It wasn’t a cakewalk. He encountered challenges at every step. But he had evolved a game plan to overcome these challenges, which proved successful. “The major issues were raising capital and convincing the advertisers about the feasibility of our idea. We surmounted them through intelligent pricing strategies and innovative ideas,” he affirms. Mr Mani’s success mantra is conviction and passion. “Of course, a good measure of common sense and simple thinking also helps,” he adds.
His ambition is to take the company to new heights in the next five years. Leaving a global footprint, and becoming a world leader in local search services, is his ultimate aim.
As a concluding note, his advice to entrepreneurs is, “First ask yourself why you want to become an entrepreneur? If you have the fire in your belly, and a bright new idea, please go ahead, or else revisit your decision. Being an entrepreneur is all about belief, passion, perseverance and hard work. There is no substitute to passionate desire, will-power and sustained hard work.”
October 27, 2009 § Leave a comment
Don Norman is the author or co-author of fourteen books, with translations into sixteen languages, including: The Design of Everyday Things, Things That Make Us Smart, and The Invisible Computer: Why good products can fail, the PC is so complex, and information appliances are the answer. Business Week has called this “the bible of the ‘post PC’ thinking.” His latest book, Emotional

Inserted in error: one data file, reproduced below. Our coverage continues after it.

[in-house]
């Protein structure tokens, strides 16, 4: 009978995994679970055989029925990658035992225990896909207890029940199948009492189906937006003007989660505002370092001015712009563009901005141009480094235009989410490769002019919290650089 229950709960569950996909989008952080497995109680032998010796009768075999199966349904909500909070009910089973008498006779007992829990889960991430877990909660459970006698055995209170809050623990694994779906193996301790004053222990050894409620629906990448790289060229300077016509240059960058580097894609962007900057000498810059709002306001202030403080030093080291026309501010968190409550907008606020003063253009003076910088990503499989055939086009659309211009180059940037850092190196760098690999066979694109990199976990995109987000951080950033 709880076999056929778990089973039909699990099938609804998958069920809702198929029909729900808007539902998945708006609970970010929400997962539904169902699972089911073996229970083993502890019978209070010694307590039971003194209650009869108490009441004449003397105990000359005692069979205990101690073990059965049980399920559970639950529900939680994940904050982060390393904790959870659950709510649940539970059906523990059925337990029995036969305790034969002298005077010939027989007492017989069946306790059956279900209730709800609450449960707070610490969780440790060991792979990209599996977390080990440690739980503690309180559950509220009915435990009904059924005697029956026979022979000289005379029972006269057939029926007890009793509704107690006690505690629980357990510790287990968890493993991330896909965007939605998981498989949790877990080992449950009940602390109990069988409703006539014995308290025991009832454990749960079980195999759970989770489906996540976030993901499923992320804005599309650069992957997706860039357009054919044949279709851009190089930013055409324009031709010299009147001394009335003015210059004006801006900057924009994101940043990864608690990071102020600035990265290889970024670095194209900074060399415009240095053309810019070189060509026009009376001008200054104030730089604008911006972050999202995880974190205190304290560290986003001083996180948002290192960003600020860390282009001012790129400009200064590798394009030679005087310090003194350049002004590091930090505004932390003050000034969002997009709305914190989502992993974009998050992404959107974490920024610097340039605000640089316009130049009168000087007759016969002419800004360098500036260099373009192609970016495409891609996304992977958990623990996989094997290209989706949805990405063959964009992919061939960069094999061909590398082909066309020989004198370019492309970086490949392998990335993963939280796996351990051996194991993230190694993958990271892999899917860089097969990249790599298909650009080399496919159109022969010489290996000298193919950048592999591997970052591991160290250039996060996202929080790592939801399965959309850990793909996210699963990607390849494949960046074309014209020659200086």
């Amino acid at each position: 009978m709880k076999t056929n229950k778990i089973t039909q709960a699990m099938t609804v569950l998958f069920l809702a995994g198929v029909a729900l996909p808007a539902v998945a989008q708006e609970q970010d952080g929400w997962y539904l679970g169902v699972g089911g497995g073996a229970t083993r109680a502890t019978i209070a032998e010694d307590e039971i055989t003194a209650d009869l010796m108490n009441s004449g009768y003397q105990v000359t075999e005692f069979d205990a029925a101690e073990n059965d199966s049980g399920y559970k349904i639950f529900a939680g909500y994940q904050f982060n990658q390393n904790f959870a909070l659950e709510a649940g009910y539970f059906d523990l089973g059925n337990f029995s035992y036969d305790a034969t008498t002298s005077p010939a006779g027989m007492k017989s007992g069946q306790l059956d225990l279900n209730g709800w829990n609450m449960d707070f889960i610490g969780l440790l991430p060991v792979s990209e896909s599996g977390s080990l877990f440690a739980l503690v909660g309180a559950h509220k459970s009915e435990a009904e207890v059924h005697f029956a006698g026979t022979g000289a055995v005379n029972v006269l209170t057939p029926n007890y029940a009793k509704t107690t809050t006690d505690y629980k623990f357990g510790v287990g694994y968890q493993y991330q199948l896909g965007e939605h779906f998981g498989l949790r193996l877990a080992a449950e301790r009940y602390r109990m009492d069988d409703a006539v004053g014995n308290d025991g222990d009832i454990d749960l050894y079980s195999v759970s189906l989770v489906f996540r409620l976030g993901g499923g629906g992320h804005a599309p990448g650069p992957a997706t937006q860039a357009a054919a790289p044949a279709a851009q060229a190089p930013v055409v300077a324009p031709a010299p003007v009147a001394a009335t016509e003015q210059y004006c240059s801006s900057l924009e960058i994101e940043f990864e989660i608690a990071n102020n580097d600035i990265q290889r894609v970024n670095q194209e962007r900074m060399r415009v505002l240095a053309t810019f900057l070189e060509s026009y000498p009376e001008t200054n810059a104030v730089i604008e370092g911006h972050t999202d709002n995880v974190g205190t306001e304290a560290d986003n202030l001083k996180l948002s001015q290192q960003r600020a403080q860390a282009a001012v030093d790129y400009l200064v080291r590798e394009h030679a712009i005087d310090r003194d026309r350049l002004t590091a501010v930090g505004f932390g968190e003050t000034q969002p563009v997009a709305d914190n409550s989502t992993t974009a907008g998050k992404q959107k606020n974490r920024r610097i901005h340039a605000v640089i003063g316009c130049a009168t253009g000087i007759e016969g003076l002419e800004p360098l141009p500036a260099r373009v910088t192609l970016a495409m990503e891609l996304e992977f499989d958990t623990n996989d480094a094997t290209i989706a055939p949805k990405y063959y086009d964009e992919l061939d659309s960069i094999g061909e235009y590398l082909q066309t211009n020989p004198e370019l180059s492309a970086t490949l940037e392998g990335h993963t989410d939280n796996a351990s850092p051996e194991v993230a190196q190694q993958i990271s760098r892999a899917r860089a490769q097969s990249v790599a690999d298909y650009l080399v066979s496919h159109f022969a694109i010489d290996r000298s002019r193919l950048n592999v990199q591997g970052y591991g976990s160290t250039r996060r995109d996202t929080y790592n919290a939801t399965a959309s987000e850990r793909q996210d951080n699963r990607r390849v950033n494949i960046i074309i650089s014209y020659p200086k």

Design: Why we love (or hate) everyday things, is available in 9 languages. This book marks the transition from usability to aesthetics, but with the emphasis on a well-rounded, cohesive product that looks good, works well, and gives pride to the owner.
Norman is cofounder of the Nielsen Norman Group, an executive consulting firm that helps companies produce human-centered products and services, Professor at Northwestern University, Prof. Emeritus of the University of California, San Diego, and co-director of Northwestern’s Segal Design Institute; founded by Crate & Barrel creators Gordon and Carole Segal. He has been Vice President of Apple Computer and an executive at Hewlett Packard. He was President of the Learning Systems division of UNext, an early, online education company.
March 30, 2009 § Leave a comment